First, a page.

I knew the moment he leapt from the train. Here he was, mid-stride, airborne and about to fall. Of course, he’d been falling for years. He could feel the shame unraveling behind him like the cords of a parachute with no chute, just fibers leaving his body, finally. He wasn’t unattractive, not his fault. And his clothes were not what you would expect a young man jumping from a train to wear. They were clean, no miles of desperation ground into his elbows, his knees, the side of his body he slept on. No. Let’s see if we can read the cords as they unspool and float above him: a woman, standing against him. He touched her on the wrist. She smiled at him, her hazel eyes, his blue, really blue at the moment. Anyway, she understood his shy heart without asking. That’s what he loved. That and her skin. He loved how it responded to his fingertips, rising, electrified, aching as if it was the first time she’d ever been touched. The whole of his body craved touch, fingertips on the inside of his forearm, his own fingers thrumming her rib cage to life. Her hip against his. Touch. Not the way the grown man had touched him when he was a child, groping him hungrily, even drooling, making the then boy hard and ashamed. The boy recoiled, never touched anyone again, until her. Her hair was unashamed; it draped her face, a shade to be drawn back. He traced the vein on her neck leaving a wake of goosebumps. He longed to kiss her ear, to let his tears roll down her cheeks and pool at the base of her neck. She pressed her body against his. It was summer, and the heat made their bodies warm. He felt her shape, so different than the grown man’s that held him down, nearly drowning him in dark stench. She smiled at him, at his reaction to her body. He looked down, ashamed, trembling. “It’s okay,” she said. “It’s okay.” The tears came and dropped useless to the ground. Even her feet were perfect, delicate, at ease in the grass. Her fingertips touched the tears from his chin. He quivered. She pulled politely away and they sat in the shade watching shadows and feeling the wind that mocks lovers’ touch, brushes hair away then leaves amid anticipation. He wouldn’t talk. She was patient; she collected her hair and tucked it into the back of her shirt so that he would know he didn’t have to talk, although she must have wanted him to. She must’ve wanted him to touch her again; she took long breaths at the thought of it, his fingers on the side of her face, tracing her shoulder, pausing, not sure which path to take. “I should say something,” he whispered. She leaned into him, just slightly, making it safe. But a stench rolled in from the underbrush, and he pulled away. He didn’t sleep for three nights straight, afraid of himself. He is just one of many stories I could tell you. No one at school saw him leave. No one saw him abandon his hand-me-down car next to the rail-yard. His rapid heartbeat driving the train forward. I saw him standing, the steel doors thrown open, hating even the wind touching him. But hers was different, wasn’t it? I can see it in his eyes as he falls toward me. The stones just below my surface. I am shallow. He scatters me into a million diamonds hurtling upward, each imprisoning the sun. It’s beautiful, the end of penance.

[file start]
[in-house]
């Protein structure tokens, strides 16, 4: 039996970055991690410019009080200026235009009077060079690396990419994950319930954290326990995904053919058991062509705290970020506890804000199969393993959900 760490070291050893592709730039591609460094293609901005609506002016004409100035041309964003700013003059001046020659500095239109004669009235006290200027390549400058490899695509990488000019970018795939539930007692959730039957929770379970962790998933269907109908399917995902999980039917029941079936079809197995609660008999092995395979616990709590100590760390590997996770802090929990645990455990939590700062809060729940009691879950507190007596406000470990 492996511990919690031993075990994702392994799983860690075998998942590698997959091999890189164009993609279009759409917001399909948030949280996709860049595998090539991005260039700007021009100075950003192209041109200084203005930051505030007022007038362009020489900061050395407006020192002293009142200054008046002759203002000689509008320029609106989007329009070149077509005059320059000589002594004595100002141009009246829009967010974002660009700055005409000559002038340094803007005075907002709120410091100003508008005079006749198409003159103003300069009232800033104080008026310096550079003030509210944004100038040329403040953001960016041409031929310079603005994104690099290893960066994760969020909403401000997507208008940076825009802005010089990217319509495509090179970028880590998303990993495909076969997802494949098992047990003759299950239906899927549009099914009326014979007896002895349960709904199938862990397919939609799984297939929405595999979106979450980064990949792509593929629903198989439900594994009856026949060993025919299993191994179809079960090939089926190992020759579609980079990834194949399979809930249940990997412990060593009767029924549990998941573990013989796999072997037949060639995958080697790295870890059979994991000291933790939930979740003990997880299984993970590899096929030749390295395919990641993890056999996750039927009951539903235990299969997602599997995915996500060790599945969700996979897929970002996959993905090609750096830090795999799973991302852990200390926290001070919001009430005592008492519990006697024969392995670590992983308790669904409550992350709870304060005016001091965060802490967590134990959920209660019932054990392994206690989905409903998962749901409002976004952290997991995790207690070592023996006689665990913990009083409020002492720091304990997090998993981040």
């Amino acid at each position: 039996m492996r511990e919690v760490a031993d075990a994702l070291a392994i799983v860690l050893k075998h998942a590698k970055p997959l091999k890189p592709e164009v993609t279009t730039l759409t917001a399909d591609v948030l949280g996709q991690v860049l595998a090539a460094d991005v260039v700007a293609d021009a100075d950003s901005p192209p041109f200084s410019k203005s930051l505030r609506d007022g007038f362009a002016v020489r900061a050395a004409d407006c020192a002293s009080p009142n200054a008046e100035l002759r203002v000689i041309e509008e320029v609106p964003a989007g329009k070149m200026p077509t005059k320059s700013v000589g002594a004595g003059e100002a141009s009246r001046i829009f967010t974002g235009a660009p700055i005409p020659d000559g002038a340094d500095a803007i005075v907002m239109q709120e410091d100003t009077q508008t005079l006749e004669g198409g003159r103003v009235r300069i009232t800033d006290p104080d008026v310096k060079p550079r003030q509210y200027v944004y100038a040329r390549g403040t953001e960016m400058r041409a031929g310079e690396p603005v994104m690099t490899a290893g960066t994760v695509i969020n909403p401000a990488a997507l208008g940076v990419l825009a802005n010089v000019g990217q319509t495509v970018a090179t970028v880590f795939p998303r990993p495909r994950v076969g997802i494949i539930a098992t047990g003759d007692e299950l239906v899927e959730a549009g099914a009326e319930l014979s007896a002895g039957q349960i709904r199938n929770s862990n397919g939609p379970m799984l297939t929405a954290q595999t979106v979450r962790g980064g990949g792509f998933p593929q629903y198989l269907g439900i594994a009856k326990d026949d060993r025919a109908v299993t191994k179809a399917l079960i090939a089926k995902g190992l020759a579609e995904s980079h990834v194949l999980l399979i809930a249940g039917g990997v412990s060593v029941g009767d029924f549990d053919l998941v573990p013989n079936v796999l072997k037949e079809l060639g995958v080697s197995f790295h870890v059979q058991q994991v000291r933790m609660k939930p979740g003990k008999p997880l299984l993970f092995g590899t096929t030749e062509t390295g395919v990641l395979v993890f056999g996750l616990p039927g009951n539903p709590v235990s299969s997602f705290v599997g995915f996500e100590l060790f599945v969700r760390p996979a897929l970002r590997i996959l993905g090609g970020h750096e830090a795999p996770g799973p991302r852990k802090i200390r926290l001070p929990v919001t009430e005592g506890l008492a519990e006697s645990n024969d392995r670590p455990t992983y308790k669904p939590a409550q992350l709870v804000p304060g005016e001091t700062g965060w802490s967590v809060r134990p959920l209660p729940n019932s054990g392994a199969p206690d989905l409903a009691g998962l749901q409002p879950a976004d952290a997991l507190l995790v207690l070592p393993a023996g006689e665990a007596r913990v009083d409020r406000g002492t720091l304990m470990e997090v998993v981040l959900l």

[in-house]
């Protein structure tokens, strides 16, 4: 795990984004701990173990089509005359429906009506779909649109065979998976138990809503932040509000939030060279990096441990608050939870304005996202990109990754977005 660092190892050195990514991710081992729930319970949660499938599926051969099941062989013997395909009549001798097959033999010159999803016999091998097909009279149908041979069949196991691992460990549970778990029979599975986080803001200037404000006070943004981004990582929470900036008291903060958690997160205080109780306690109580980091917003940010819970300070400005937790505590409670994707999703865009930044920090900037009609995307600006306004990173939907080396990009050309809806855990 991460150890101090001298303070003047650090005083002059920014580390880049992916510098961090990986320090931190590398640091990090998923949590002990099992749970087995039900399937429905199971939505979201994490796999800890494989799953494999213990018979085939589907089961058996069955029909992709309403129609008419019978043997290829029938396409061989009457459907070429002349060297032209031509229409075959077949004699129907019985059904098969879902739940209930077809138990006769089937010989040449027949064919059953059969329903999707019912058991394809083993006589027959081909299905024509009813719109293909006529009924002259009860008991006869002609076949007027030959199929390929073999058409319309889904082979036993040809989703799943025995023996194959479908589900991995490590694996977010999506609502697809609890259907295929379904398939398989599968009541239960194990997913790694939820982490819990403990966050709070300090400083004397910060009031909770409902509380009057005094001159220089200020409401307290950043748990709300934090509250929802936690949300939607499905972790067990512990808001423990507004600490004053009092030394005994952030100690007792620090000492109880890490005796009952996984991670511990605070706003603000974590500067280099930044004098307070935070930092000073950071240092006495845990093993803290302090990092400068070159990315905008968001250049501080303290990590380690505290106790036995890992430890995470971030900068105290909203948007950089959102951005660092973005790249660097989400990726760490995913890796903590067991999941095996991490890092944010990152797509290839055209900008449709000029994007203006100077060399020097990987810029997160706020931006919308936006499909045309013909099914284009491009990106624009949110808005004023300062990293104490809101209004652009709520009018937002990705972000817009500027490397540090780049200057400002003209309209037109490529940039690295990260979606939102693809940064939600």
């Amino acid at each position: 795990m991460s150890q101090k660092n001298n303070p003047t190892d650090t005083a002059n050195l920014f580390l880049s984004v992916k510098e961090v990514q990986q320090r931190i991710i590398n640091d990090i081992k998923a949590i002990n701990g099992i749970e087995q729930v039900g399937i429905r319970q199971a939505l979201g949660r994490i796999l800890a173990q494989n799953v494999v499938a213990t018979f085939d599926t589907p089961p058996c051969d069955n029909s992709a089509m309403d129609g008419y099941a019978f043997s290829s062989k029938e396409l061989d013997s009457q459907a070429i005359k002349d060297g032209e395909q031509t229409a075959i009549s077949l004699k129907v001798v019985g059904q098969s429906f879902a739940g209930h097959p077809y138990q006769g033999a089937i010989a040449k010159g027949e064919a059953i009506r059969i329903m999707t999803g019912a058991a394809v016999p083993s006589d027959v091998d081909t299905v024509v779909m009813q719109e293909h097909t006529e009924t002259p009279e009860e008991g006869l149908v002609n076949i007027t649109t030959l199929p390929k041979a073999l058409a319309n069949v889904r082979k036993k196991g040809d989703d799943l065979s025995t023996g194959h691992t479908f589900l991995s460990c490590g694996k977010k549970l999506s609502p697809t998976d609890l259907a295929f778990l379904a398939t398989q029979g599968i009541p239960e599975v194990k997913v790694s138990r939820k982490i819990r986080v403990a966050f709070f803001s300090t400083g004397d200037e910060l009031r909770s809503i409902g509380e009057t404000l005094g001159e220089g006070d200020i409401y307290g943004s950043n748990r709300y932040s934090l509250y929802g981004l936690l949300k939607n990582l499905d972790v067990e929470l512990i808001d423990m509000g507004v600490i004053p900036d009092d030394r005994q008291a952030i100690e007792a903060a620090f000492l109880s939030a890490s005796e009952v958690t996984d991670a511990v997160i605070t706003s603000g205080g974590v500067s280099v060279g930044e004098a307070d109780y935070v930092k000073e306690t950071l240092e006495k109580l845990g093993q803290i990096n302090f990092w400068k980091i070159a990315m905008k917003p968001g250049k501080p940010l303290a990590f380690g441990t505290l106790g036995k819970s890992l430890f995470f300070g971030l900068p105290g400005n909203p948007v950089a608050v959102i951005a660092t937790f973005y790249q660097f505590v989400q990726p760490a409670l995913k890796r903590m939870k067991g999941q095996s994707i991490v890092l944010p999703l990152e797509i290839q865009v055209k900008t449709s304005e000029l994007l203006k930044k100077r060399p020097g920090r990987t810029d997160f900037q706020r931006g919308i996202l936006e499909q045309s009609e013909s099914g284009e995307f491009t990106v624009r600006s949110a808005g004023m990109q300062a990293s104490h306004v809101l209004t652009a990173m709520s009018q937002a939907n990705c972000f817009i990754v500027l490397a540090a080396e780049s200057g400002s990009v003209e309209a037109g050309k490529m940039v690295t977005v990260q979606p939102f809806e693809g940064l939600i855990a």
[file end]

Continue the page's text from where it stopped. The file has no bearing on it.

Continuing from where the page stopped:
Stephen Wunderli is a writer living in Salt Lake City. He is a past director of Writers at Work, a writing conference in Park City, Utah. He has published several children’s books, mainly with Henry Holt & Co. He most recently published a short story with The Kalahari Review.